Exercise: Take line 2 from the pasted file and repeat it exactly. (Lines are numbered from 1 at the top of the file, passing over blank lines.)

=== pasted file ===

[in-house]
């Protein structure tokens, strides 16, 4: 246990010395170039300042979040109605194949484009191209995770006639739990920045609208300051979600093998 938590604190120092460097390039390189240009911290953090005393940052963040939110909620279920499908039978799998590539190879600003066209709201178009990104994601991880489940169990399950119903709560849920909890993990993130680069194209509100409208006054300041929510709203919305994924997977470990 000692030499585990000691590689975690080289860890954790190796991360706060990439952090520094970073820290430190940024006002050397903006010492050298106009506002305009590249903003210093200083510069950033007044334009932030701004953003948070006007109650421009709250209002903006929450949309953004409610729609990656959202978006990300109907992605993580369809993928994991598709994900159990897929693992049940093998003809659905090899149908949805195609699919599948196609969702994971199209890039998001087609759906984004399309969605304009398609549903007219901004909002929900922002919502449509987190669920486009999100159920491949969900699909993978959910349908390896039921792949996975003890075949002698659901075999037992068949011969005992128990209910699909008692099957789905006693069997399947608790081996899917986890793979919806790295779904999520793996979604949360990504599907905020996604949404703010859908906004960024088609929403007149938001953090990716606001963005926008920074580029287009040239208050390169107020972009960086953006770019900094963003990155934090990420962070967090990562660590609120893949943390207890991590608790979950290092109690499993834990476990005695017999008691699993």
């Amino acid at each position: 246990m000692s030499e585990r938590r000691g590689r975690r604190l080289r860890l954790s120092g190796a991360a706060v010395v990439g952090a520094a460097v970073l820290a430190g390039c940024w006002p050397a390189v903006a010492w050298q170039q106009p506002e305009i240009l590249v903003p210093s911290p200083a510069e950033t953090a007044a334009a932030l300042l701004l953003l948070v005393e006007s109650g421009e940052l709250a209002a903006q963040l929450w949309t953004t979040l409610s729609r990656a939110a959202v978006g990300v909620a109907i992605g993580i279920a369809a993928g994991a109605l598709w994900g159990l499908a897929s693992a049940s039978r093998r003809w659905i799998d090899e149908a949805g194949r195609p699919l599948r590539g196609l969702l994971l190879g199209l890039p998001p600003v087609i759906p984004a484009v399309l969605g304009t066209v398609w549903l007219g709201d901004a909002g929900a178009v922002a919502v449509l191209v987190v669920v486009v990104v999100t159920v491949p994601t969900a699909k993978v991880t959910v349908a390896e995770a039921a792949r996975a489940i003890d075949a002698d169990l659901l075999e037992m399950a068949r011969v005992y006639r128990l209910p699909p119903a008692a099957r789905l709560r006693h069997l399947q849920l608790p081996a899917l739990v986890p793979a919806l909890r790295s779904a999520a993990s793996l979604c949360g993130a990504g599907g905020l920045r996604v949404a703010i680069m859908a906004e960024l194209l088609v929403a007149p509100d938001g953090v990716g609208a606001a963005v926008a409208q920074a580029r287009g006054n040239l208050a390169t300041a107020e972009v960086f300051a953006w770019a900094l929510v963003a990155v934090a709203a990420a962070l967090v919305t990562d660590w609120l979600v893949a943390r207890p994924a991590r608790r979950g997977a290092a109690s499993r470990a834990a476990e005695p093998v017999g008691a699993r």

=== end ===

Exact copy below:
């Protein structure tokens, strides 16, 4: 246990010395170039300042979040109605194949484009191209995770006639739990920045609208300051979600093998 938590604190120092460097390039390189240009911290953090005393940052963040939110909620279920499908039978799998590539190879600003066209709201178009990104994601991880489940169990399950119903709560849920909890993990993130680069194209509100409208006054300041929510709203919305994924997977470990 000692030499585990000691590689975690080289860890954790190796991360706060990439952090520094970073820290430190940024006002050397903006010492050298106009506002305009590249903003210093200083510069950033007044334009932030701004953003948070006007109650421009709250209002903006929450949309953004409610729609990656959202978006990300109907992605993580369809993928994991598709994900159990897929693992049940093998003809659905090899149908949805195609699919599948196609969702994971199209890039998001087609759906984004399309969605304009398609549903007219901004909002929900922002919502449509987190669920486009999100159920491949969900699909993978959910349908390896039921792949996975003890075949002698659901075999037992068949011969005992128990209910699909008692099957789905006693069997399947608790081996899917986890793979919806790295779904999520793996979604949360990504599907905020996604949404703010859908906004960024088609929403007149938001953090990716606001963005926008920074580029287009040239208050390169107020972009960086953006770019900094963003990155934090990420962070967090990562660590609120893949943390207890991590608790979950290092109690499993834990476990005695017999008691699993």